Why Is It That The Last Day Is The Best Day?

I’ve been on a delightful cat sit in Colchester, the oldest town in England, for two weeks. Aside from pulling a muscle in my back, and a few days of “January” weather, it has been a delight. I have put in miles of walking, looked at 16th – 19th century buildings in all states of disrepair, delighted in sneak peeks of Spring, marveled at the ruins of a 12th century abbey with snowdrops blooming at the feet of the walls, and felt the weight of two thousand years of history. However, it was not until today, my last day here, that anyone spoke to me or reacted with anything other than surprise when I said “Please” and “Thank you”. I’m not complaining, because the conversation today was exactly why one travels.

This area was a settled tribal center when the Romans showed up. The Romans went about their Roman busy-ness, road building, town building, commerce building, etc., etc., until the locals had had enough of Latin high-handedness and burned the place down in an event known at Boudicca’s Revolt. The Romans fought back, won, and rebuilt Colchester, and by the way, London.

The ruins are not so deeply buried here as they are in London, and there’s an active dig just inside the Roman Wall, where the Colchester Archeological Trust has found the red tessellated floors of a domestic building, and a few yards away, the painted interior walls of another domestic building.

I saw an article on the dig (thanks, BBC!) and wandered over a few days ago. There was the floor, a 2,000 year old floor, right out there in the open, seeing the light of day for the first time since the surrounding structure was burned. I could not go up and pat it (damn!), but I could stare and slobber, so I did. I went back today, and the site was being back-filled with sand. That part of the dig is finished.


Next week, work moves about 10 yards away to another domestic building, where one of the archeologists expects to find still standing painted walls. For southeast England, that is something. Think about it. Decorated walls from the 1st Century CE that survived use, a civil uprising, burning, razing, and the looting of the good stone for other structures, and then burial under the rebuilt town of Colchester. And it will be uncovered next week, after I am gone.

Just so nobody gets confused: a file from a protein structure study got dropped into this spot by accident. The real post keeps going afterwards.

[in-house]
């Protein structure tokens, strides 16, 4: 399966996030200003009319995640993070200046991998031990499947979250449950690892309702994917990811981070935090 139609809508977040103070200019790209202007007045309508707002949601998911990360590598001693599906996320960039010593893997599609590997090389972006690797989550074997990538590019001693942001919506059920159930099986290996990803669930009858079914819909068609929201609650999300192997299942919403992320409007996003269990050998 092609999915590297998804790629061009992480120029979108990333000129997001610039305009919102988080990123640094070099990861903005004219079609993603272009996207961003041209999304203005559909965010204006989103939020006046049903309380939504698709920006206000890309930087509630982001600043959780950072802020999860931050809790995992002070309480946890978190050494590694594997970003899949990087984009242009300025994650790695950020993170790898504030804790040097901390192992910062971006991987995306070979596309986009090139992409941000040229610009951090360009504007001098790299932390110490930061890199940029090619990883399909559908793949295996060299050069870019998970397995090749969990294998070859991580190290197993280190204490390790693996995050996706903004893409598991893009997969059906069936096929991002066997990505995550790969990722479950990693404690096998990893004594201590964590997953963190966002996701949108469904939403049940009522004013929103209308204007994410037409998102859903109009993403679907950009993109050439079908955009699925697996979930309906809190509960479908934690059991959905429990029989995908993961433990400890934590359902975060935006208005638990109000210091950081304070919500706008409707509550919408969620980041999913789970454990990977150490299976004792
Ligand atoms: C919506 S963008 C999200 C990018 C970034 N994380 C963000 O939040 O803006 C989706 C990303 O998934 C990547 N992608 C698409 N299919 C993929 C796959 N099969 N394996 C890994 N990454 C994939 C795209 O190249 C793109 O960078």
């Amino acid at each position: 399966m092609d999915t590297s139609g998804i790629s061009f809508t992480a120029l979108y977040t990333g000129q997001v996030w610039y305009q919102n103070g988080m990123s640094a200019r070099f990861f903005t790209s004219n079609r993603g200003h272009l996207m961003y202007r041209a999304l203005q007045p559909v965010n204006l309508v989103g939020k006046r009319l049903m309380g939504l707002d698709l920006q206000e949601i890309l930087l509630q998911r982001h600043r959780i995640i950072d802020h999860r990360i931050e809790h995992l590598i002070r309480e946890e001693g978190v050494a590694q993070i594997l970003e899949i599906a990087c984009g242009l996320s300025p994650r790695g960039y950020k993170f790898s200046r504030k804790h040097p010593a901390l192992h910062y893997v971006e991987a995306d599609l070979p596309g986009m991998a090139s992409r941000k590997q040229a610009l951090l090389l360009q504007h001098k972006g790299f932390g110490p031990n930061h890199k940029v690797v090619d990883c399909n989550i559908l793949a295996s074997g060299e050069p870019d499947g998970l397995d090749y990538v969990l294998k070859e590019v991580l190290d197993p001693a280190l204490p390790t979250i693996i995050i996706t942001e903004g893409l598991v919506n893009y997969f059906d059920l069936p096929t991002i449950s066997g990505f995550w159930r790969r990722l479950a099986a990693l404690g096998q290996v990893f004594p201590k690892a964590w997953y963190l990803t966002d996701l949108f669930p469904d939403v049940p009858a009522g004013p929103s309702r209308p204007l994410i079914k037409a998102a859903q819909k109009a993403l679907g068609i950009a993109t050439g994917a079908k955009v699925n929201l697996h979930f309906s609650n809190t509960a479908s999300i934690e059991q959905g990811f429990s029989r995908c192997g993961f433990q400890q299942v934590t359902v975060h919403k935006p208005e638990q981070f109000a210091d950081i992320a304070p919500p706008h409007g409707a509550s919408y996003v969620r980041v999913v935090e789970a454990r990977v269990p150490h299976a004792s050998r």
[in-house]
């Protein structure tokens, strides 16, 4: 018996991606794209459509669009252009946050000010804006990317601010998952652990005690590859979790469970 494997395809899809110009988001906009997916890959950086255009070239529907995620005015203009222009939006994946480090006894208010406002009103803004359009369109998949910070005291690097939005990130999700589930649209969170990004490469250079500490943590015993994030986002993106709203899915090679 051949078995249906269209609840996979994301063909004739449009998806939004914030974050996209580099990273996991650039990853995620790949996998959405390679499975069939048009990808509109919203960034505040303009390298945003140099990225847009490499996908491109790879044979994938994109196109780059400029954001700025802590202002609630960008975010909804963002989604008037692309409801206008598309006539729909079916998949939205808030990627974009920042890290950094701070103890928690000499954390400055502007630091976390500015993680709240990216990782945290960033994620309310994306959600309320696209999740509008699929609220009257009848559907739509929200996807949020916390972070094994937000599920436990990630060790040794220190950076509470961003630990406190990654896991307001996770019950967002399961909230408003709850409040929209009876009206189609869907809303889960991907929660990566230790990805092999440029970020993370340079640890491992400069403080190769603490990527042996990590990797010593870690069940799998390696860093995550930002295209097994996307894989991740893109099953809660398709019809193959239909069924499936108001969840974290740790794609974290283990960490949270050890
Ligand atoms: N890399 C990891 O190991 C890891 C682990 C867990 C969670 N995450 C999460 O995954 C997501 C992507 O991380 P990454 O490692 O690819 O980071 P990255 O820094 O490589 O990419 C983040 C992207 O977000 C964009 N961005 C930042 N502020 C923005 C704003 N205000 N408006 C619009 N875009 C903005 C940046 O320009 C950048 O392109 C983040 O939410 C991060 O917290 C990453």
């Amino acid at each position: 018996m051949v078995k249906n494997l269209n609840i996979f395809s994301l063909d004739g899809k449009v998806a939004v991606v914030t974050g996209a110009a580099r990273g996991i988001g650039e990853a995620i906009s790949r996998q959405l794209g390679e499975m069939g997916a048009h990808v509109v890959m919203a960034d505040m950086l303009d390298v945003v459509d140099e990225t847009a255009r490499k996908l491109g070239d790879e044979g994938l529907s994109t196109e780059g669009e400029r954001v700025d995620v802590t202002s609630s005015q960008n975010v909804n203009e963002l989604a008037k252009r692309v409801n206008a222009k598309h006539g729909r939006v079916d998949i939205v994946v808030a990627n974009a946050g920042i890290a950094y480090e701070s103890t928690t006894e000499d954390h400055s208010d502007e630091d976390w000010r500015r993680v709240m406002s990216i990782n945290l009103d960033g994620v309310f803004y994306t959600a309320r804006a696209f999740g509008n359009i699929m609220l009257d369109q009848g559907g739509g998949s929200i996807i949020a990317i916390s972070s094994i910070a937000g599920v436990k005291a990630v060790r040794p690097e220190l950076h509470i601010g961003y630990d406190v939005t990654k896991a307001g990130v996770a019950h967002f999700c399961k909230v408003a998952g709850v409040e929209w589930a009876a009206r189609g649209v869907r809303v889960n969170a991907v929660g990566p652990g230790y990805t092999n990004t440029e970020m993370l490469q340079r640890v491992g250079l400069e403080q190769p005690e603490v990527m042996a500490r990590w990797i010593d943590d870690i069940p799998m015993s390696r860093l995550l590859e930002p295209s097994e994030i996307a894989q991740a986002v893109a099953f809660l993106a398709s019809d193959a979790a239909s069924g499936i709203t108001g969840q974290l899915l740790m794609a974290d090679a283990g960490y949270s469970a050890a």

So how do I know all this? Because the archeologists walked over to me and we chatted. They were all excited to talk about their work with an interested bystander, eager to tell someone what they’d found! I learned a bunch of stuff about Roman buildings in England, about the difference between this site and the work being done on Hadrian’s Wall (domestic vs military), about how the surrounding walls were constructed, etc., etc., because the site was not surrounded by plywood fences and the guys were in a chatty mood.

Many years ago, I wanted to be an archeologist. Mary Leaky was all in the news, and I was certain that if I looked hard enough, I could find the first intact proto-human skeleton in North America in the hillside washes behind my Los Angeles home.

You laugh. Go right ahead.

Well, what with one thing and another, that fantasy didn’t play out, but I am still fascinated with urban, and especially salvage, archeology. No whips or fedoras needed, a metal detector is the weapon of choice these days.

All this on my last day in Colchester. Maybe I’ll come back, maybe I’ll get to see that painted wall. Maybe I’ll stumble upon another dig a few blocks from a future cat sit. Who knows?

Oh, and I’ll be in Copenhagen in two weeks, and Paris in March, in case you wanted to know. I’ll be thinking of you.